Table 3 presents groups of features used to describe the analysed comments. We have analysed HTML tags and metadata section, domains present in the message, global text features, lexical items, and alphanumeric and non-alphanumerics characters.

Table 3: Groups of extracted features.

The features in the groups based mostly on count and length of described objects in all created forms. Simple statistics such as the average, maximum, and standard deviation were calculated. In summary, we created 63 features.

4.4. Evaluation

The following measures were used during the tests described in Section 5:TP (true positive) the number of correctly recognised spam entries.TN (true negative) the number of correctly recognised nonspam entries.FP (false positive) the number of incorrectly recognised spam entries.FN (false negative) the number of incorrectly recognised nonspam entries.Accuracy the fraction of correctly recognised entries (both spam and nonspam)Sensitivity or True Positive Rate the fraction of correctly recognised spam entries among all spam entriesSpecificity the fraction of detected nonspam entries among all nonspam entriesF-measure the weighted average of the spam predictive value and sensitivity,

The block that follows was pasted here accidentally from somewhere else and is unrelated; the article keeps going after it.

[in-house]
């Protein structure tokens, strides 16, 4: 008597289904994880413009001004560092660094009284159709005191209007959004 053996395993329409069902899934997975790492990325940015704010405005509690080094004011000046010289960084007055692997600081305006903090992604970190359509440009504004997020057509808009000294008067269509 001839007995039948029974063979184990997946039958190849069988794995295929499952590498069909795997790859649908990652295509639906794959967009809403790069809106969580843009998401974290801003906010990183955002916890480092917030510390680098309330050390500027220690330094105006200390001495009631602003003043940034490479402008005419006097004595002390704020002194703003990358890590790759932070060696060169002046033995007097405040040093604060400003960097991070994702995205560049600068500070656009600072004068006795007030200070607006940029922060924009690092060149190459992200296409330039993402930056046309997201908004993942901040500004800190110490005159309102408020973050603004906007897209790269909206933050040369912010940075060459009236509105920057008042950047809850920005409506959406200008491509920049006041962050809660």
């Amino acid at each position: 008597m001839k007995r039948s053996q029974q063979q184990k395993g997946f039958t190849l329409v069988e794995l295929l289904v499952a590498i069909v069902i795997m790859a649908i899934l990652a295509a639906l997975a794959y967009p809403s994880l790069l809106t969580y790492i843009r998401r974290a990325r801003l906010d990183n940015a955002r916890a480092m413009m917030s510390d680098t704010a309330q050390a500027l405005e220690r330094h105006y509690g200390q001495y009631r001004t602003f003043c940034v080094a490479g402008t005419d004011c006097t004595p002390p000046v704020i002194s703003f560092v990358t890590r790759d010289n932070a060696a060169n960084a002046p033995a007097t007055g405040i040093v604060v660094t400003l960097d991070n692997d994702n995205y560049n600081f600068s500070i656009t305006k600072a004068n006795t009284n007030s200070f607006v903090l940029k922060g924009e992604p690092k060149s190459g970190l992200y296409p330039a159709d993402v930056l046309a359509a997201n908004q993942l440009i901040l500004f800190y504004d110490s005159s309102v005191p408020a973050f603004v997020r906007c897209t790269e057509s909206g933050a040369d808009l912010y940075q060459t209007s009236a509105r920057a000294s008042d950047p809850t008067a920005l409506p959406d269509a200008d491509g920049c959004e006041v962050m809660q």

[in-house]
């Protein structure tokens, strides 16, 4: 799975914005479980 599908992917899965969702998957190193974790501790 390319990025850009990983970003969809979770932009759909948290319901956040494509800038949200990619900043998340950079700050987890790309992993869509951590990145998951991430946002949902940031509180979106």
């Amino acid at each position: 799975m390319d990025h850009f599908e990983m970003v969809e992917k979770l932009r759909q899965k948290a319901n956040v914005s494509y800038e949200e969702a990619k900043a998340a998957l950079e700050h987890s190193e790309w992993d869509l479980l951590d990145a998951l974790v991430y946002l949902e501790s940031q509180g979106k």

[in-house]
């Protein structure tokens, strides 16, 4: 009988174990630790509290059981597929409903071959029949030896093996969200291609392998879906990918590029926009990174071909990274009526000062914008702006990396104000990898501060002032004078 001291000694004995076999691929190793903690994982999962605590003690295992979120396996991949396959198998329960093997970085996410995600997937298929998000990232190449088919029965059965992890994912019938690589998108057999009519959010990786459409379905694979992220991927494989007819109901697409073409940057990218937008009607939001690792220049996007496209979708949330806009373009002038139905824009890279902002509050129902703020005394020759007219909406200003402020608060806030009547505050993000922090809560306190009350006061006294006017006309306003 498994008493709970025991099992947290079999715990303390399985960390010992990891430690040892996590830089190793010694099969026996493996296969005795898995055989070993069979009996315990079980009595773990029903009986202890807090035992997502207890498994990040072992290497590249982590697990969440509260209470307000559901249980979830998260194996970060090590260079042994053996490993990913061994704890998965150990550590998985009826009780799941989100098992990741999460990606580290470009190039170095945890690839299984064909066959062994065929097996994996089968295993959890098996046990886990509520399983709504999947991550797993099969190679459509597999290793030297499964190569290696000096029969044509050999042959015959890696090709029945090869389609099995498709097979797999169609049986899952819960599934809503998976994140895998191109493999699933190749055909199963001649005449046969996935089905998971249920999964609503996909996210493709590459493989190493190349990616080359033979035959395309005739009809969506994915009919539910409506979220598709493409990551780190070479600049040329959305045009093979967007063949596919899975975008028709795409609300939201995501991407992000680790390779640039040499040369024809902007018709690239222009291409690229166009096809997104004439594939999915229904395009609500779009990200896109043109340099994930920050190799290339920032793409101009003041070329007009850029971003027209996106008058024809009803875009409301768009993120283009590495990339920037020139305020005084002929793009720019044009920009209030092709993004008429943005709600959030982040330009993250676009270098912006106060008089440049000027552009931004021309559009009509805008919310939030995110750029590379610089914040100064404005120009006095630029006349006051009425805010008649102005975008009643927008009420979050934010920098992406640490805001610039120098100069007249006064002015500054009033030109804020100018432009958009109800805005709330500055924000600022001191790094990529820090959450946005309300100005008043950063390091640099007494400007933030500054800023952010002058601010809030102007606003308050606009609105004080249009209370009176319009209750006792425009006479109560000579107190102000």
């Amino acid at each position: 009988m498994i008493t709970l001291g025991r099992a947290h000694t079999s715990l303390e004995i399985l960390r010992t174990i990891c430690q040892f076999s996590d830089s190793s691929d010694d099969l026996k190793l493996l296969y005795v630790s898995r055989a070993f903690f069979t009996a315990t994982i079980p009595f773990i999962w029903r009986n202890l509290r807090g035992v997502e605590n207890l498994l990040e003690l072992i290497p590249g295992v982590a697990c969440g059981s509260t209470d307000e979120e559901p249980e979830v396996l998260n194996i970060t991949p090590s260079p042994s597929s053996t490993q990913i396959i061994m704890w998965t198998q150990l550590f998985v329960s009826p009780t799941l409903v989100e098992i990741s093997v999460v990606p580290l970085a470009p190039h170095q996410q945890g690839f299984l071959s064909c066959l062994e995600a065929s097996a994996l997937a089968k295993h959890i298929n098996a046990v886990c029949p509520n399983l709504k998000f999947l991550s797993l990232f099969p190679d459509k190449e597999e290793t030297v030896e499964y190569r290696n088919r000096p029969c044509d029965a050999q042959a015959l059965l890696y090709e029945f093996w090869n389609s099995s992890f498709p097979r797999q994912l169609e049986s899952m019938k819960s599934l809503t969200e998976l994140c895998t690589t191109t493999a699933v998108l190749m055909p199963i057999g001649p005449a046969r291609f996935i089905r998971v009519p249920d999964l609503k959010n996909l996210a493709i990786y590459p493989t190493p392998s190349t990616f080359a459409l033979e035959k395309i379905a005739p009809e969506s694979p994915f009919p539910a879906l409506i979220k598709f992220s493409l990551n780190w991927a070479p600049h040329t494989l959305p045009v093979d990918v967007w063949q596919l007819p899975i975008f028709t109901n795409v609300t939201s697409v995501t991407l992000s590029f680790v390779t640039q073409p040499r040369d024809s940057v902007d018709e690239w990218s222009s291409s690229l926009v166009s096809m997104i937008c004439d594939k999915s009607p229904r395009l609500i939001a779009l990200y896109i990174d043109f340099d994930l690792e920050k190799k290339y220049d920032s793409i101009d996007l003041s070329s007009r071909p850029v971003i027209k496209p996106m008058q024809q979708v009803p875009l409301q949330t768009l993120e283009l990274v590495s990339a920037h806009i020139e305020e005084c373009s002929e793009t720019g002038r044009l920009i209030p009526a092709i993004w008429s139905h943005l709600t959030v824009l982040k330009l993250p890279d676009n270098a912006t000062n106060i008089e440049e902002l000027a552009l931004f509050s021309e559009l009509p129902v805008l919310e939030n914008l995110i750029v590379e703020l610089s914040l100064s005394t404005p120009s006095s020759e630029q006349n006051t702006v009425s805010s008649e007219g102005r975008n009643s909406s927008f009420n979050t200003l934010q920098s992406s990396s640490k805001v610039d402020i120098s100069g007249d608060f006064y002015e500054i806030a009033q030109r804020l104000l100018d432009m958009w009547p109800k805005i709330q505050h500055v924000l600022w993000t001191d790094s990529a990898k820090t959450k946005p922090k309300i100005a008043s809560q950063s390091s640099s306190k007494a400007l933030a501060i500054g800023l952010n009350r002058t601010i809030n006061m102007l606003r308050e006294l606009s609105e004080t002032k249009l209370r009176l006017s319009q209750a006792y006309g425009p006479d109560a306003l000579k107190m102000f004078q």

The comparison of web spam recognition mechanisms [25] shows that the F-measure (11) is the most popular evaluator. Therefore, the F-measure is used instead of Area under the Curve (AUC) that we calculated in our previous work [11].

5. Results

5.1. Comparison with Other Works

For a preliminary evaluation of the proposed method, we compared our classifier with selected works mentioned in the newest list of web spam detectors presented in [25]. Among all works, we selected ones that used data from the WEBSPAM-UK repository and evaluated the results using some measures from Section 4.4.

Table 4 compares the results obtained on data from the WEBSPAM-UK repository. We always present the best result obtained by the authors.

Table 4: The comparison of results obtained at the WEBSPAM-UK data set. The best result from the reference works is presented.

For our tests, we created a set of 600 thousand pages from 2006 and took all data from 2007. The data was evenly divided into the learning and testing sets. Luckner at al. [11] used the same dataset and an SVM as a classifier. Despite the higher TPR in 2006 and SPC in 2007 than in this work, the currently obtained accuracy is better.